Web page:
Journal of Theoretics Vol.2-3

Mechanisms of Extinction-Viruses

Author: Devaraj M.S.  mauricesdevaraj@yahoo.com

Abstract: The author formulates the hypothesis viruses are non-living mechanisms which arose as a negatively impact product of abnormal recombination from host cells. The hypothesis and supportive information are explained herein. 

Keywords: extinction mechanisms, recombination, Introns, lysogenic virions, lytic virions, oncogenes, retroviruses, viroids.

Introduction

What is extinction? A simple question that may possibly answered by the simple statement, “Extinction is a process by which unfit groups or individuals are eliminated in the process of selection and evolution.” This suggests that the same selection process for evolution is also responsible for extinction. That is, in a process of selection, a group can incur any one of two possible outcomes, namely evolution or extinction based on its level of fitness. How does my model predict extinction?

I had provided divisions or means of compartmenting different species based on the ratio of the two types of selection that I had suggested.1 Interpreting the types and effects of selection mechanisms as proposed by the author in the previous article, the following four postulates are drawn.

(1) Organisms with a high level of independent selection and a low level of competitive selection experience tachytelic rates of evolution
(2) Organisms with low levels of both independent and competitive selection experience bradytelic rates of evolution.
(3) Organisms with a balance between the levels of both selection types experience horotelic rates of evolution. (moderate levels of independent and competitive selection)
(4) Organisms with high competitive selection (high dependency) and very low independent selection face extinction.

This model indicates that two possible extremes in the balance between independent and competitive selection in certain life forms can exist. The first are groups where very low or no independent selection takes place and the second where extreme levels of competitive selection take place (which suggests that it is accompanied by a low level of independent selection). It is easy to visualize the method by which a group with high level of competitive selection may become extinct, but it is not easy to understand or explain why a group which does not have any form of adversity should or would become extinct.

Consider a group that does not have very high independent selection factors dictating its survival. Assuming that such a species will not be able to proliferate continually in the same way and thereby being overrunning nature, what could be the methods of population check be? Since the method of check is not made by external independent selection methods, it maybe that the methods inhibiting survival are internal to the organism.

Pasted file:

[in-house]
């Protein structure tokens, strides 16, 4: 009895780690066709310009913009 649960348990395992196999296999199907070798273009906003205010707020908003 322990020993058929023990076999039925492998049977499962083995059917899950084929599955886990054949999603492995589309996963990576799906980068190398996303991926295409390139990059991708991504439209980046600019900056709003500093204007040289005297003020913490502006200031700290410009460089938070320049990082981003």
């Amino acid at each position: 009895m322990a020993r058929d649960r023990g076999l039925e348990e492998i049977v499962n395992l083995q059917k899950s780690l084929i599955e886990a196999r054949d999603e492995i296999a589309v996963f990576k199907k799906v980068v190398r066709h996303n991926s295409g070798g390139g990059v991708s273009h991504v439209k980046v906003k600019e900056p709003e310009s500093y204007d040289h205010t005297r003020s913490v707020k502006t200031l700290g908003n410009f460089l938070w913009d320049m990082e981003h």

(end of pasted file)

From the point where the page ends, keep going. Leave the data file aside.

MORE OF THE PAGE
Unlike the idea of racial senescence2,3, the following idea is based on objective findings and logic. Factors such as behavioral aberration may be a method for population control. Behavioral aberration can definitely be seen in many situations like the lemming and rat where excessive population seems to trigger abnormal behavior like suicide, cannibalism, excessive aggressiveness, and homosexuality. This can be attributed to an increase in stress. Such a behavioral aberration has been seen to occur in most higher organisms that are subject to conditions that lack independent selection and excessive competition (e.g. the guppy fish, Poecilia reticulata and the common rat on which overpopulation experiments have been conducted).

The second possible method is genetic aberration, or the control of the population through genetically arising mechanisms. Just as recombination can produce variations in a species beneficial to it in overcoming selection, it is possible that recombination could also produce lethality to check the population growth.

Apart from the well known “lethal genes,” a term used to describe the homogeneity of characteristics which are unviable (lethal) in the homozygous state (such as sickle cell anemia, cystic fibrosis, and phenylketonuria), my suggestion is that the recombination of genes with varying genetic distances may be able to produce viruses. The lethality or virulence of the virus seems to be proportional to the genetic distance between these recombinant genes, which is usually also proportional to their spatial distance.